Art Auction – Italy poppies

I’m not generally a big fan of the “please donate art to our auction” fundraiser. No one asks the accountant, lawyer, or plumber to donate the equivalent. Artists are targeted because they have a physical product and “you can just make another one – right?”. Anyway, that aside…

St John in Hawera are doing an art auction to raise funds towards a new station. Tony was an ambulance officer for about 16 years, and Mum was a very regular ambulance user, so it’s a charity close to my heart. Heck, I’ve used them a couple of times myself šŸ˜‰

My artist’s statement for the exhibition:

In 2010 Tony and I travelled to Italy as I was one of 40 New Zealand artists who had works in the Legato exhibition in Cassino, Italy. I took 4 works over, celebrating 4 men including my father, Patea grocer Mansel Barker, otherwise known as Able Seaman Barker.

The trip had a profound impact on me, and on my art. I have continued to paint the Italian landscape, and works which depict in some way the lives that were touched by WWII. Two of the works which went to Italy have been exhibited here in NZ as well, and newer Italian works have been exhibited in Wellington. In 2016, by invitation of the curator, I exhibited works in Italy for the Legato exhibition which coincided with 70th commemorations.

This series of essentially black and white works is inspired by the poppies, which grow amongst the rubble throughout Italy, bringing colour to the landscape.

Poppies at the railway station Italy 2012Poppies at Sorrento 2012

Starting a new painting

I’m starting a new WWI work, featuring two relatives I never knew – Mum’s birth father and his brother, her birth uncle. If this turns out well, it will travel to Italy for the 2014 Legato exhibition. I’ve aged laser copies of some documents relating to them, collaged them on, and added paint and ink. This is all just an under layer; once it is dry I’ll use a coat of clear gesso over the top and keep working on it. The colours are not as lively as the ones I used for the WWII works. I’ve gone murkier, grayer and duller because that’s how WWI feels for me. It’s probably also a reflection of my feelings about Mum never getting to know her birth parents and having a ‘dim dark’ past.

020 018 017

It’s time to get sorted

I just posted this on my librarian’s blog, and so much of it applies here, that I am going to re-use it, with a few changes. Here goes:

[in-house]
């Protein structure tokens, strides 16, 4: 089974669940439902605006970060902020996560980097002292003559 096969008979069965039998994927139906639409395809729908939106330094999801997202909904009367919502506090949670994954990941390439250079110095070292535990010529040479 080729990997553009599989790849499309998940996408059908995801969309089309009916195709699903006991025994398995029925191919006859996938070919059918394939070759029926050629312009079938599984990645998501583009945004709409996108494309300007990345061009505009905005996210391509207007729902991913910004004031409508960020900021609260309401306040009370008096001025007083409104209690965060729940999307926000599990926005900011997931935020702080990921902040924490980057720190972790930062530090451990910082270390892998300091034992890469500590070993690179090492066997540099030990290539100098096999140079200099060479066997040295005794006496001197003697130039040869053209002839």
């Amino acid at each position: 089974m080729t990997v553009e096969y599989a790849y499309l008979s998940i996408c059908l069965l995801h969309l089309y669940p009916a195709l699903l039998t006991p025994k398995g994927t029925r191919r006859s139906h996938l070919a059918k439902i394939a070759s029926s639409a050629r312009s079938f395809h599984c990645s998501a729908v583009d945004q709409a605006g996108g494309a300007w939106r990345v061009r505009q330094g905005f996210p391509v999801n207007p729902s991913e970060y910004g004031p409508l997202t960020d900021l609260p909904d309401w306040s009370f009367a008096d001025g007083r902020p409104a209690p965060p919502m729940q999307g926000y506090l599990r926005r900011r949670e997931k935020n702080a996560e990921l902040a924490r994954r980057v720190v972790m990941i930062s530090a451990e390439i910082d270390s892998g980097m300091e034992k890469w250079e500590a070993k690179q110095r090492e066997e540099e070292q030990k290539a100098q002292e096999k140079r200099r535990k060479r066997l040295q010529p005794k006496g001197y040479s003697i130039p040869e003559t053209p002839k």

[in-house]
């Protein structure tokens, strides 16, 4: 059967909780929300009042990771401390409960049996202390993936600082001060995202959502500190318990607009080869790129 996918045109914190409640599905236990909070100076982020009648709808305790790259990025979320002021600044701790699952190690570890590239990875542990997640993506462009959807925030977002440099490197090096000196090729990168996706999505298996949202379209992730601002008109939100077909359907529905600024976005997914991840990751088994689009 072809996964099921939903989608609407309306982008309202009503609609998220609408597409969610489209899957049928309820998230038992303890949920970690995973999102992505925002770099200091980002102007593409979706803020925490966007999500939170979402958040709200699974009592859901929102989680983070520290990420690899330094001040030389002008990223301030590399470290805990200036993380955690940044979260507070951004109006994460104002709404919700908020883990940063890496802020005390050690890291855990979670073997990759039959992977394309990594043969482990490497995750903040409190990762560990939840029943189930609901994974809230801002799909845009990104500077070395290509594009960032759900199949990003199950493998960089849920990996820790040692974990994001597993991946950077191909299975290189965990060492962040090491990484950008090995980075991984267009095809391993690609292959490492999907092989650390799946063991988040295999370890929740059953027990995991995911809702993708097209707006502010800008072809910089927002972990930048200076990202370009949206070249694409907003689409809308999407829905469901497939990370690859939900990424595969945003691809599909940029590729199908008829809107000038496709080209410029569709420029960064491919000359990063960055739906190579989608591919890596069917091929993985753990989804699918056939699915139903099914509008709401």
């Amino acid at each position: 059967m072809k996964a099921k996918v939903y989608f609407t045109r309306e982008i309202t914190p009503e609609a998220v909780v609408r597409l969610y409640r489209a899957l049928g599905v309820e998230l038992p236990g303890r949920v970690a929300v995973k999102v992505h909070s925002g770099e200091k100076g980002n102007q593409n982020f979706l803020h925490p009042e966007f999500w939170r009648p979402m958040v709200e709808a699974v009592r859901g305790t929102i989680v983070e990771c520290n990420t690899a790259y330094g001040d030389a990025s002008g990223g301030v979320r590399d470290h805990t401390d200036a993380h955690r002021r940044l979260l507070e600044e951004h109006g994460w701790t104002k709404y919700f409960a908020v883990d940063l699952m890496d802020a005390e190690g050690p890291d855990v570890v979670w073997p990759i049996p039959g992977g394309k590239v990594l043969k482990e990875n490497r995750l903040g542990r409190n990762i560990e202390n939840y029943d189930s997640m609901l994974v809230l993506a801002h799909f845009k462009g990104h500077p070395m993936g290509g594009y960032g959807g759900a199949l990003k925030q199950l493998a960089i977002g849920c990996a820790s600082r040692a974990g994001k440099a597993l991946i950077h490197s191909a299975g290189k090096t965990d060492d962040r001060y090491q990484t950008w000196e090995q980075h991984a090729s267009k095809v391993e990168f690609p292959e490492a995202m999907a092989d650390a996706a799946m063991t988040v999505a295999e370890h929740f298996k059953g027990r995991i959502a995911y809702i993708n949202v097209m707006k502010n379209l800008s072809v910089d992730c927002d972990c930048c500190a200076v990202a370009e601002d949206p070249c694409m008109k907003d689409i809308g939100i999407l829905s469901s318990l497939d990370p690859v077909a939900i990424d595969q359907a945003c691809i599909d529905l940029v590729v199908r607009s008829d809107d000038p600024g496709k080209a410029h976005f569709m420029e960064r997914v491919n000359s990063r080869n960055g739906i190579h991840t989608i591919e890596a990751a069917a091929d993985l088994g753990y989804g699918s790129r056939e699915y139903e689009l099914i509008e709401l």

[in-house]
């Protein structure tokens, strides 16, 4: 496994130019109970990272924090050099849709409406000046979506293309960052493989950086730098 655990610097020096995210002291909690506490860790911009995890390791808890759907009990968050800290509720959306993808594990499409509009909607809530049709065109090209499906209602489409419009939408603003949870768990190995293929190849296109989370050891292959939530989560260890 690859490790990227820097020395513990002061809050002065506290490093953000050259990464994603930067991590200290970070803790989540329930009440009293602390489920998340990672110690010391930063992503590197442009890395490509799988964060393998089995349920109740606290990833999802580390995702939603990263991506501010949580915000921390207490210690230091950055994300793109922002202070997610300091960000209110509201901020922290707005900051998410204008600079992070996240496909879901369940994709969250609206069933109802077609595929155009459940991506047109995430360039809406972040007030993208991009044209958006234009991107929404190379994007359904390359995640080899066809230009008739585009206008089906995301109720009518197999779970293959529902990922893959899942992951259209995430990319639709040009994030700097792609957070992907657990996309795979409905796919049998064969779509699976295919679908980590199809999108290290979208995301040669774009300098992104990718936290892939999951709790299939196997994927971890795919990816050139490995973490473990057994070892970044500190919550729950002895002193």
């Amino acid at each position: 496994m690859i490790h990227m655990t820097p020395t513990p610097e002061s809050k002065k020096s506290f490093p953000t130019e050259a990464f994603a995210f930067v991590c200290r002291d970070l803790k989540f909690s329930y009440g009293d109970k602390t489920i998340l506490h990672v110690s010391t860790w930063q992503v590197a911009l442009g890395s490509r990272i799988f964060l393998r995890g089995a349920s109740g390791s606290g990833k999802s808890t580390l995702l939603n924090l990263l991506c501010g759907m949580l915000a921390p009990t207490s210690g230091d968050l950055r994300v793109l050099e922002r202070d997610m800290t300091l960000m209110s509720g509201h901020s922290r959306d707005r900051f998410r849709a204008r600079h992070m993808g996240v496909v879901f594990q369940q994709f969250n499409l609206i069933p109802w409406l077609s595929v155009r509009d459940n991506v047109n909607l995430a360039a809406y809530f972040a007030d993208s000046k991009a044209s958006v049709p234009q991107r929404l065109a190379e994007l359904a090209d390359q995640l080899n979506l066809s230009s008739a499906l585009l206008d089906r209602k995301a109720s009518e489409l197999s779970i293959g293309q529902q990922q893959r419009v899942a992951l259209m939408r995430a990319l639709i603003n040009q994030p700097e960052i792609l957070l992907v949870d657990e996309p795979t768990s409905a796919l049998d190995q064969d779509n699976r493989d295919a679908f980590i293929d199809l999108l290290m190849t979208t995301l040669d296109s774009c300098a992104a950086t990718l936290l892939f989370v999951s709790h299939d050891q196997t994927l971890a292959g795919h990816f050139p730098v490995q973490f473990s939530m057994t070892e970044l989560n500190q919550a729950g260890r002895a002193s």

For a while now, months in fact, I have been mucking around and squandering my time.Ā Enough already!Ā I have things I need to get done:

  • complete my signatures for the 2013 International Signature Exchange
  • create new works to send to Italy for Legato in 2014
  • update my work on my own website, Etsy, Redbubble etc
  • create some new, smaller works, to sell within NZ
  • start marketing my artwork again (it’s been a while)
  • And I have a whole bunch of library-related goals too!

So, enough messing round, enough excuses about grieving for Mum, enough napping in front of tv in the evenings ā€“ justĀ enough already. Today I am writing a list and getting back on track.


More on the Freezing Works

Last night was one of those nights where all I wanted to do was paint – not sleep, work, or whatever – just create something. Turns out it was the full moon. Along with many other creatives, I suffer from “full-moon-itis”! About 10pm I gave in and opened a packet of A4 size Hahnemuhle watercolour paper. The 300gsm is heavy enough that I can work on it without needing to stretch it; perfect for doing mixed media at my desk, and it’s a lovely surface to work on.

I have done a lot of works inspired by the old Patea Freezing Works over the last few years, and since going to Italy in 2010 I’ve also done a lot of works that involve poppies. Last night I combined the two and depicted the freezing works siteĀ regenerating, with poppies growing where the land has been disturbed, just like in Cassino, Italy. I kept one derelictĀ buildingĀ at the far right, and a few ‘ghost’ buildings along the horizon, where they still exist in my memory. I used Golden airbrush acrylics, a super fine Sharpie pen, Faber Castell aquarelle sticks and Caran D’Ache Neocolors, then added text in Photoshop.